There, now we own you, you mangy Catholic Scots dogs. Show us a little highland fling now. Go on.

That’s from someone who’s livelihood is in a city that is far more supported by Government spending than any other. Who commutes to work on Government subsidised transport.

And from the thumbs up responses, his views are shared by others from the north.

No wonder the South is getting very annoyed at the gutting of the provinces. Just this wek sightly to the north Dunedin mayor has called for a summit over the announcement the agricultural research in the south (centred at Invermay) is going to be moved north.

Unemployment surges

Southland’s unemployment rate has increased by more than 50 per cent from the March quarter to the June quarter, new figures show.

Invercargill Deputy Mayor Darren Ludlow said the increase in unemployment was a disturbing trend and reflected the flow-on effects of job losses at the Tiwai Pt aluminium smelter.

Southland businesses continued to struggle after the global financial crisis, he said.

It’s hard enough with the downsizing of the Tiwai workforce.

Slightly further north:

Otago unemployment up 37% on year ago

As Otago struggles with layoffs and reduced hours for manufacturing workers, the region’s unemployment rate continues to climb, rising 37% in the year to June.

“Small shithole town. Fuck them.”

And there’s a common feeling that this is how Wellington views the south in general – as well as other regions like the west Coast, the East Coast and Northland.

And they wonder why agriculture and horticulture has trouble attacking New Zealanders to work down here.

If Tiwai closed there would be a huge outpouring of angst and anger from the south. And the frustration and annoyance is growing regardless. The Tiwai news is a relief, but just a pause in the growing concern.

Southerners are already murmuring about politics – see Call for South to form own party. Will they get annoyed enough with Wellington to say “Big shithole Parliament. Fuck them!”

David Clark’s unemployment claims disputed

In an opinion article promoting his $15 minimum wage bill, Minimum wage increase: results may surprise, David Clark stated:

But the relationship between minimum wage and unemployment is not clear cut. Let me give an example. Over nine years between 1990 and 1999, the National government increased the minimum wage by a total of just 70c.

Unemployment soared. By contrast, when Labour increased the minimum wage $5 over the following nine years, unemployment plummeted to the lowest levels in the OECD.

He’s right, the relationship is not clear cut, despite his attempt to suggest there’s a link favourable to his bill. I think unemployment rates tend to reflect international economic conditions.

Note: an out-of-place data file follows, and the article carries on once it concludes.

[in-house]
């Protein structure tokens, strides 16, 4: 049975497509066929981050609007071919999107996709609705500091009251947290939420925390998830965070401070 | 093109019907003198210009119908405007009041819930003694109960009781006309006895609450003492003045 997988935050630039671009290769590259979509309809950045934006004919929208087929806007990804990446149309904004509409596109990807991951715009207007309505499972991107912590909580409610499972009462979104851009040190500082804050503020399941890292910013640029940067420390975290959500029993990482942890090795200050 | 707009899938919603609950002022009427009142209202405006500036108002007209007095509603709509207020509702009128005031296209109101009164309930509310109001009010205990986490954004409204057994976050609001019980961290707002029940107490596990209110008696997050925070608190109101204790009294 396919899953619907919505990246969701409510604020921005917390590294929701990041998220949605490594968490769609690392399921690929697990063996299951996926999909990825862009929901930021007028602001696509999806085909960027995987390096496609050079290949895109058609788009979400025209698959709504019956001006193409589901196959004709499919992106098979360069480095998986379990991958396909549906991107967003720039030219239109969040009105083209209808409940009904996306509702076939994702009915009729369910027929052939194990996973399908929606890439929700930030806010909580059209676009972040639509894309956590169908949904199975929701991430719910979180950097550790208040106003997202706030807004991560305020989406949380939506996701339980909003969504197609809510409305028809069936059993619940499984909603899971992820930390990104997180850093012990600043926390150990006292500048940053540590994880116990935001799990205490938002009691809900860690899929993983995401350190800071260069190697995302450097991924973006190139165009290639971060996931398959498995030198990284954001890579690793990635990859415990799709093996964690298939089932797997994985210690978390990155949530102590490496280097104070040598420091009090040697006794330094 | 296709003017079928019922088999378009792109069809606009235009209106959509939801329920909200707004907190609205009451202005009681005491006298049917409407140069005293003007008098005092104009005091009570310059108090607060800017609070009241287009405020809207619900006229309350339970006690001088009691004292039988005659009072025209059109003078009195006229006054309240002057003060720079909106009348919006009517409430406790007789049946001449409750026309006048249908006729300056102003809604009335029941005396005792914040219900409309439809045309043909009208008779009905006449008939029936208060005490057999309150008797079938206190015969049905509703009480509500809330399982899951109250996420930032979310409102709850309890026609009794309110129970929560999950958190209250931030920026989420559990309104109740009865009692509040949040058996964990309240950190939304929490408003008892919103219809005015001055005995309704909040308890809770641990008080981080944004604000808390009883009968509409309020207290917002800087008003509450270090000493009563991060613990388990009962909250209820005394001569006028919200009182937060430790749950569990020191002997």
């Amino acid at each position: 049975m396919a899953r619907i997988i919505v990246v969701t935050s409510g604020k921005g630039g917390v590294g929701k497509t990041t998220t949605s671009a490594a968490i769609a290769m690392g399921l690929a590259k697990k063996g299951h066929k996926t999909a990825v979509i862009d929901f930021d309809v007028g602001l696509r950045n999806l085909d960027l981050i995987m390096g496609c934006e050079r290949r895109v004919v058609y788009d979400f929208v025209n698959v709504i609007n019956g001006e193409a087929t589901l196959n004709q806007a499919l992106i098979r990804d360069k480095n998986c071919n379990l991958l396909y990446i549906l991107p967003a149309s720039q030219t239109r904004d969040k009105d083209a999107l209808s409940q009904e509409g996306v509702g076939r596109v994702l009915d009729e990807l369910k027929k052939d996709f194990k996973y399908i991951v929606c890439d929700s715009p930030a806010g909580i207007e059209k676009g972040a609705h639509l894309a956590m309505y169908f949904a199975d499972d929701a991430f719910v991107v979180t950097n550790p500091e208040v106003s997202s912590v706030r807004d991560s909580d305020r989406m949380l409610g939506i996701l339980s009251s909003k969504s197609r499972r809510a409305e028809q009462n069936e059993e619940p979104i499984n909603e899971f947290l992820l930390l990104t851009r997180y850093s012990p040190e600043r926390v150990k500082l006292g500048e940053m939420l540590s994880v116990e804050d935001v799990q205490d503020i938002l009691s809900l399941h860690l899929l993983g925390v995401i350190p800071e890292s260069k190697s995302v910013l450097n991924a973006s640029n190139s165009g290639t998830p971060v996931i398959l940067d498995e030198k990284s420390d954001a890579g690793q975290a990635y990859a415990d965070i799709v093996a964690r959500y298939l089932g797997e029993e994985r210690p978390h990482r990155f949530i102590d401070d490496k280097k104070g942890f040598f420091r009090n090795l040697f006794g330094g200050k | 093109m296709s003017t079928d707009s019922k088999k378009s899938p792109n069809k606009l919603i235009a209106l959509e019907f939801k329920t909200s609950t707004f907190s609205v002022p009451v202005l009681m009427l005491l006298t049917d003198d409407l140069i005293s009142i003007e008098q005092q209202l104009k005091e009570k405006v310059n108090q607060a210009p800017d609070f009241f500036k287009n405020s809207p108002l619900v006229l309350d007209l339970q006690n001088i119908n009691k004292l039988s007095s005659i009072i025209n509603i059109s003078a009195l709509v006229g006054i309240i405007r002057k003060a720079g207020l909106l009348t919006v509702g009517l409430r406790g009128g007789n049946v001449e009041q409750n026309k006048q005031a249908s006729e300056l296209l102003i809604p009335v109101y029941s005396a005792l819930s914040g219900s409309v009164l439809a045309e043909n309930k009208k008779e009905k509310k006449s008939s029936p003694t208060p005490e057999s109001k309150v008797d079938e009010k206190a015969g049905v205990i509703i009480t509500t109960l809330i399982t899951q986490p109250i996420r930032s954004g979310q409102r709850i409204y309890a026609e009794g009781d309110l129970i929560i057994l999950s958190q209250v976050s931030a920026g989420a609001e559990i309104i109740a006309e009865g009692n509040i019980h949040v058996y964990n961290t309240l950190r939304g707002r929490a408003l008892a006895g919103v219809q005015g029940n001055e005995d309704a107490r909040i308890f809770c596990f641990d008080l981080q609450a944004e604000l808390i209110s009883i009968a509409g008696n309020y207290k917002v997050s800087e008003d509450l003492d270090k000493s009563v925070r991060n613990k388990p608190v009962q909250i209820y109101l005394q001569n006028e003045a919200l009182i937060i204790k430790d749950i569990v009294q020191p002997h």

But Clark’s claim on 1990’s unemployment rates has been disputed on the ODT website:

Fiction or fact?

Submitted by photonz on Wed, 22/08/2012 – 9:53am.

David Clark says “Over nine years between 1990 and 1999, the National government increased the minimum wage by a total of just 70c. Unemployment soared.”

Unemployment over the decade went from 7.2% at the start of 1990 and finished at 7.3%at the end of 1999.

Clark made the same claim on his Facebook page so I asked him about it there:

That’s a poor, dismissive response.

I searched for unemployment statistics and found this:

That seems to refelct what ‘photonz’ claimed in the ODT.

Clark is partly right, unemployment did ‘soar’ in the nineties, but it also came down even more, so his claim is nonsense. The rate tyhen rose a little but was then trending down again when National lost the election in November 1999.

And the rise in unemployment in 1990 was well under way when Labour were in government, having gone from 7.3 in January 1990 to 8.1 in November, continuing to rise to 11.2 in October 1991. The ‘soaring’ began under Labour.

Sloppy or deliberate deceitful?

Clark’s claim that “Over nine years between 1990 and 1999, the National government increased the minimum wage by a total of just 70c. Unemployment soared.” is not supported by facts.

This looks like either very sloppy cherry picking of small trends and applying them to larger time periods – crude political point scoring?

Or deliberate misuse of statistics.

I’ll ask Clark to explain – it’s possible he has some other statistics which measure unemployment differently.


David has responded on Facebook, he doesn’t dispute those statistics. Incredibly, he claims they support his view:

David Clark for Dunedin North Pete when unemployment ranges between 6 & 11% despite stingy minimum wage increases, and it then drops when more significant minimum wage increases are introduced, I think that pretty clearly illustrates my point.

What the data shows is that during a time of “stingy minimum wage increases” unemployment DROPPED from 11% to just over 6%. I don’t see how that illustrates his point.

I doubt David is deliberately cherry picking data to fit his argument, it looks more like he just thinks the data says what he wants it to say.

It’s amazing hat for one of Labour’s main election policies their supportng research is still so shallow and flaky.